While one might expect for Nugent to go on to discuss how we should determine right and wrong irrespective of what we believe the foundation of morality to be, instead he goes on to critique moral theories that are based on the existence of God or gods!  Apparently he does think it makes a difference as to whether or not you believe morality is real or imagined, and based on God or in human will.  Through one side of his mouth Nugent claims the question of God’s existence is irrelevant to our quest for moral knowledge, but through the other side he says belief in God/gods will interfere with that quest.  How’s that for a self-contradiction!

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During one of his recent radio shows, Greg Koukl of Stand to Reason made an important observation about the debate over same-sex marriage (SSM) that virtually all advocates of SSM miss: the debate over SSM has virtually nothing to do with what same-sex couples (SSCs) do, and everything to do with what we (society) do.

No one is regulating the behavior, love, living situation, or commitments of SSCs.  SSCs are free to live with one another, have sex with one another, create legal contracts with one another, and even engage in public ceremonies to celebrate their love and commitment to one another.  Being granted access to the institution of marriage would not give SSCs any additional freedoms.  What it would give them is a new social standing.  Why?  Because marriage is society’s way of putting their stamp of approval on a particular kind of relationship.  It’s society’s way of declaring what a family is.  To say SSCs can participate in the institution of marriage would be a social declaration that there is no difference between heterosexual and homosexual unions.  Whether society should make such a declaration stands at the heart of the debate over SSM.  Do we, as a society, want to declare same-sex relationships to be socially equivalent to heterosexual relationships?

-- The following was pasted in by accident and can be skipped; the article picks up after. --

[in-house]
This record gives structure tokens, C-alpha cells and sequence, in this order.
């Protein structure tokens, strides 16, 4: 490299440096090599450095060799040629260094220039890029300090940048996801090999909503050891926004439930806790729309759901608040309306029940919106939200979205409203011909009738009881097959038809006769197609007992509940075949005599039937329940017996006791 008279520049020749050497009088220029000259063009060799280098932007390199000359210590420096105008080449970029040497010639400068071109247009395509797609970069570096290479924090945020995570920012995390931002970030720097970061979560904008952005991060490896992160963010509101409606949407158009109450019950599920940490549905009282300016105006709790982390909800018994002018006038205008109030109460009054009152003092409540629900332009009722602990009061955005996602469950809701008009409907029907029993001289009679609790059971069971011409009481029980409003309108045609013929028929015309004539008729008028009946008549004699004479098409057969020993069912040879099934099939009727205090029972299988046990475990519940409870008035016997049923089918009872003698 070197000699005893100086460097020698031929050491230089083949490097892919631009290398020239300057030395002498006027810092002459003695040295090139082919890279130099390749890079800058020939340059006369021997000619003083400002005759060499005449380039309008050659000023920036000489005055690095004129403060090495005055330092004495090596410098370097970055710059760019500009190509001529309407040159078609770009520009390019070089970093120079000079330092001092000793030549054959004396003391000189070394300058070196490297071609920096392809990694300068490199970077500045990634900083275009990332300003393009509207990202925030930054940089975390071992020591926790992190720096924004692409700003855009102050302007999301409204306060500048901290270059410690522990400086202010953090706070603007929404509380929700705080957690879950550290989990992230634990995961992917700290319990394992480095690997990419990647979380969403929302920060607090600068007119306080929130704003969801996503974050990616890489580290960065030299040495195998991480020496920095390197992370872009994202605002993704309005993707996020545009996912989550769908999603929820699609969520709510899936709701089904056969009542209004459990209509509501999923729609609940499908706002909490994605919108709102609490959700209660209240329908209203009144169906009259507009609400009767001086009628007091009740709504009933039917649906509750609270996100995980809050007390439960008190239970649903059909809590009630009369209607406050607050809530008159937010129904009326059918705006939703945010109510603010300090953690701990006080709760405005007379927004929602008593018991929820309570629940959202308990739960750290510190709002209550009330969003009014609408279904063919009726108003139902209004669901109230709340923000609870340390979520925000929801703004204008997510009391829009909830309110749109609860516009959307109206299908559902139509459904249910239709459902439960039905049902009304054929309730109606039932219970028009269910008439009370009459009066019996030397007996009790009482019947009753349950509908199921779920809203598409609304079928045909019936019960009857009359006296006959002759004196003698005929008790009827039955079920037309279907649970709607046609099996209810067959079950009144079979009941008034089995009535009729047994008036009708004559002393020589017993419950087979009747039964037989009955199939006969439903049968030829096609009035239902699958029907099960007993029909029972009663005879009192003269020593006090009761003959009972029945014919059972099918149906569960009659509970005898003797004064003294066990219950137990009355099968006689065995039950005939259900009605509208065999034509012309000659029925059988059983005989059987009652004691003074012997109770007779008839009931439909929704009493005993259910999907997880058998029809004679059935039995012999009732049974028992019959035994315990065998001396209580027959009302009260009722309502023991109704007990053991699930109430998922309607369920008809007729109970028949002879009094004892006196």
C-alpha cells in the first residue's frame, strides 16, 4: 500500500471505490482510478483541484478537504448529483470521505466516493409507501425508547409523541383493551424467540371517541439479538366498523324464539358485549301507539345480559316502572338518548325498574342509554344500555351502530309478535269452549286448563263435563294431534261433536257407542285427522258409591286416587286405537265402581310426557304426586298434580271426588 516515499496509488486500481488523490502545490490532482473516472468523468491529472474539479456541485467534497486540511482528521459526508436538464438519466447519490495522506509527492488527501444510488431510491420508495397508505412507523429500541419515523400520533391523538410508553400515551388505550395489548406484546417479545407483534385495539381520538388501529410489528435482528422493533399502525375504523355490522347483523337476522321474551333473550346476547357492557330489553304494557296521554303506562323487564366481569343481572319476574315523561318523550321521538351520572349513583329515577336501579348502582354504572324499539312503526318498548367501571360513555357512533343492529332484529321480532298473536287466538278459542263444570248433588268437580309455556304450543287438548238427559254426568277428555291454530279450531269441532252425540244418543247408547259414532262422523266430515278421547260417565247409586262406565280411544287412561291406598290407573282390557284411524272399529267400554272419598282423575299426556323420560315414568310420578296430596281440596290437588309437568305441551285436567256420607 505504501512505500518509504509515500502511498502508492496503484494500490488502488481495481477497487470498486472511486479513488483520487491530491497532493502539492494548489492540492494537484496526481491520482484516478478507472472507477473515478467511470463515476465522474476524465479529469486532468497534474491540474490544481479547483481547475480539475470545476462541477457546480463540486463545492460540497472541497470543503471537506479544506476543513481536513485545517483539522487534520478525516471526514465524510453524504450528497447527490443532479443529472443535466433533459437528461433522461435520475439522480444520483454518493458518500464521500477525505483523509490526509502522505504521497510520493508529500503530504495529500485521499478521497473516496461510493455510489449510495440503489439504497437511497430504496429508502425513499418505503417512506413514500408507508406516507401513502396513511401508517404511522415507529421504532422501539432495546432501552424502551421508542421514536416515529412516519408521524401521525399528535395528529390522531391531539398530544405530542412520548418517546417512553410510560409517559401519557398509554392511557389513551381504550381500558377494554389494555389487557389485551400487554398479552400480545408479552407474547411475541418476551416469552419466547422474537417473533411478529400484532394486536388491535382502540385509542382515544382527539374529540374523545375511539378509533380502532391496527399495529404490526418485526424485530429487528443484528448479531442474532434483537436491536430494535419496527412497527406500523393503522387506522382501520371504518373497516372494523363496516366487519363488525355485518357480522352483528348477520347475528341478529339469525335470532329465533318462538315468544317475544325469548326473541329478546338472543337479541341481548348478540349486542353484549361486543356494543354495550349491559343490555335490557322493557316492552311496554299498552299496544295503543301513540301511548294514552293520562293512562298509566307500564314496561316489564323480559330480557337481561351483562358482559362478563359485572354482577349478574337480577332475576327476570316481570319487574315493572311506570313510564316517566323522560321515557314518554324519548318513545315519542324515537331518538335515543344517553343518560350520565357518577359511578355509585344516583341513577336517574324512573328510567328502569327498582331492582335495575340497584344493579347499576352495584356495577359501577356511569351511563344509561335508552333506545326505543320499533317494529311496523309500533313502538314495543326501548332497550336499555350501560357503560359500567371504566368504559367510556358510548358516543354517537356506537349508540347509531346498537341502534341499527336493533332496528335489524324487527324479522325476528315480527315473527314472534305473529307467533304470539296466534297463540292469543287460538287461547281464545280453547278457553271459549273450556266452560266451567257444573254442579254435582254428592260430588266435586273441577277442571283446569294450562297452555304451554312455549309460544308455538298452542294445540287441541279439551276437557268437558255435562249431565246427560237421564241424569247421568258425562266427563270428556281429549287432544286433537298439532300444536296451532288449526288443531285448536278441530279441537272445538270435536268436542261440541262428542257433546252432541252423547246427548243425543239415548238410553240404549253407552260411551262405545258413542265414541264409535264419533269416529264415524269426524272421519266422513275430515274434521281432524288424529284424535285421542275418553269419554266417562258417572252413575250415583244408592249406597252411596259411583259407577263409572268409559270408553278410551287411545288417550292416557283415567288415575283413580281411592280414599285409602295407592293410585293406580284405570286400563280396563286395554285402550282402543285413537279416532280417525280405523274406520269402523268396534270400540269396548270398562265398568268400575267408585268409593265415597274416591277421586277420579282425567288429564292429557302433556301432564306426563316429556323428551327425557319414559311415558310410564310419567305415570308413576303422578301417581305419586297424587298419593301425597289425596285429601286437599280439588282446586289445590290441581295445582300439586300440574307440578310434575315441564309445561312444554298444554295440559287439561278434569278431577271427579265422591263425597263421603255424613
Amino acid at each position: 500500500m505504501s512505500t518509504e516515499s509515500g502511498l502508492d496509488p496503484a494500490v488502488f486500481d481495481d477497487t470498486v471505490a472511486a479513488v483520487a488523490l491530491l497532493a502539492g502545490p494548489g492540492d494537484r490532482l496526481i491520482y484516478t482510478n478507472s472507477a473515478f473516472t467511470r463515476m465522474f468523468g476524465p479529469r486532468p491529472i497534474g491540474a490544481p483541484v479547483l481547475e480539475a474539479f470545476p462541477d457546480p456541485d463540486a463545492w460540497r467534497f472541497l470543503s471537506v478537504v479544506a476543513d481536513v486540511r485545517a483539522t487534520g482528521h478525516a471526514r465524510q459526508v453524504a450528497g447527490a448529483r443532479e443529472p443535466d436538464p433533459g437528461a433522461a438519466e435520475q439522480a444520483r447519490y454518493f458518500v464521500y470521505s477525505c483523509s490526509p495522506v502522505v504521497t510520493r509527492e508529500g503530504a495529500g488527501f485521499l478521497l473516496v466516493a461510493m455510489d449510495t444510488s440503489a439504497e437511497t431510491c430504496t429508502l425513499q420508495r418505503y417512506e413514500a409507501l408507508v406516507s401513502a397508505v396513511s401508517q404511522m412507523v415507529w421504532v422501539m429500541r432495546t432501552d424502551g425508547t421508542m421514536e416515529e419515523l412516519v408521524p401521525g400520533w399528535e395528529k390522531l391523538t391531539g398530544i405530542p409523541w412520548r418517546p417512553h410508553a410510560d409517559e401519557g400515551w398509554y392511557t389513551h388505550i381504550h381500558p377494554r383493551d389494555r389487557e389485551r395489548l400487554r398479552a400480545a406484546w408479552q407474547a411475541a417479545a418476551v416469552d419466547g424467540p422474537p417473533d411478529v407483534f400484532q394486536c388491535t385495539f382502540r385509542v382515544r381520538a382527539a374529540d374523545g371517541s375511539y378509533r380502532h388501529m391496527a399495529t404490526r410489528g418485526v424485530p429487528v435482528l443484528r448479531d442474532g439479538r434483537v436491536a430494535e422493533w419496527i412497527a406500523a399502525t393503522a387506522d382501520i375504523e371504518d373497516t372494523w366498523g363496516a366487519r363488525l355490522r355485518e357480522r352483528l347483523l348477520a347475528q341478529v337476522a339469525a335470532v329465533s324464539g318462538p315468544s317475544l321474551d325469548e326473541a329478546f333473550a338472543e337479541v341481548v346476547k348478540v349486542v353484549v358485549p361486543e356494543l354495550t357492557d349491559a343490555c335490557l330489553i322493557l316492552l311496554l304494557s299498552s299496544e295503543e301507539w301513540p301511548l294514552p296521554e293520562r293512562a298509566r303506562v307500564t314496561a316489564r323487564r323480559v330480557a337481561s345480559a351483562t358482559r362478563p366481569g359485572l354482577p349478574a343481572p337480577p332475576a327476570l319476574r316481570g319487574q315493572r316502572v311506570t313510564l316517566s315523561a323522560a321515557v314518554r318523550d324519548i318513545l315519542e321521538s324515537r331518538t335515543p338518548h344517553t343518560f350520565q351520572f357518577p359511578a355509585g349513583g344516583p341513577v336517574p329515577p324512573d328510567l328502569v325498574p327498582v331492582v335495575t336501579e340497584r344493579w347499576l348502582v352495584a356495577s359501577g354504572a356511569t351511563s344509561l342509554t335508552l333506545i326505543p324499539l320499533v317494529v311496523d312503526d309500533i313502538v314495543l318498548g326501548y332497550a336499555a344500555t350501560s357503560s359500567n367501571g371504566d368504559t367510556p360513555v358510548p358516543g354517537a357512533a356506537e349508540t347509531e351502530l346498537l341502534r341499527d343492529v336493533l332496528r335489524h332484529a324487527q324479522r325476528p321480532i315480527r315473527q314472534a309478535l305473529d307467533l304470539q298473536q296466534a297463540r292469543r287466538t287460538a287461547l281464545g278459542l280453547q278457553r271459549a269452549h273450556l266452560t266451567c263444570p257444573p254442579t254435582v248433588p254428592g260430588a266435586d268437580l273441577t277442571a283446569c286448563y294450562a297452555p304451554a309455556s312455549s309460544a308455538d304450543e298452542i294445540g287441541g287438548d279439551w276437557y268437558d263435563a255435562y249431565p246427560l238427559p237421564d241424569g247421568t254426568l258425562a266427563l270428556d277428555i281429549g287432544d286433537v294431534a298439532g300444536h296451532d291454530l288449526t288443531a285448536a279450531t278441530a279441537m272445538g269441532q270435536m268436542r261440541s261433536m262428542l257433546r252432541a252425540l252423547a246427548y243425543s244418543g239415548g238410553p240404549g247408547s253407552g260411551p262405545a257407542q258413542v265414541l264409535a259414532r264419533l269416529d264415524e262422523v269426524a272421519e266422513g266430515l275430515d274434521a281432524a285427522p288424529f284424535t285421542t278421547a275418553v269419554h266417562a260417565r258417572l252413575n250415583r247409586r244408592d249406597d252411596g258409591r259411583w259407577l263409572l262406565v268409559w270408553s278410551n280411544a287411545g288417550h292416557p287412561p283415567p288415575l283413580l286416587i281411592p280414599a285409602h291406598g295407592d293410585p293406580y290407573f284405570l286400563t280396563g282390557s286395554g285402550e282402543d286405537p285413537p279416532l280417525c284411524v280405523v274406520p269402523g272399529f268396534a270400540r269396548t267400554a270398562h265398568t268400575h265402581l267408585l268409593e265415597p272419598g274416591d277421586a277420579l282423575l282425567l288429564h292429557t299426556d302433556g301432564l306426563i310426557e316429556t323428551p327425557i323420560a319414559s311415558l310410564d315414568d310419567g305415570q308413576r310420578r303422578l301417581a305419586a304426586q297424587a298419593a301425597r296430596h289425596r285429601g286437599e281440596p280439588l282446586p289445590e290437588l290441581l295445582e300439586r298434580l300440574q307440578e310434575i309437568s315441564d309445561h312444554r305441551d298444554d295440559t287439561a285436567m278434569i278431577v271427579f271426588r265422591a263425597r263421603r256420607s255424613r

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I have a theory about racism.  While I know racism is real, I think a lot of what passes for racism is actually a misdiagnosis of ethnocentrism (the idea that one’s culture is superior to others).

Each culture has its own unique worldview, values, and practices.  Humans tend to be suspicious of worldviews/values/practices that differ from their own.  In some cases, we can even despise all or some aspect of certain cultures (often for illegitimate reasons such as “I had an experience in which a person of X race did me wrong, therefore I don’t like people of X race”).  Many times, the skin color of the people in the culture we despise differs from our own as well.  But is the color of their skin the cause of the animosity?  No, I don’t think so.  The person from culture A with skin color B despises people from culture X with skin color Y, not because he hates skin color Y, but because skin color Y serves to identify the people who belong to the culture who thinks/acts in ways he despises.  In other words, race is incidental to the animosity, not the source.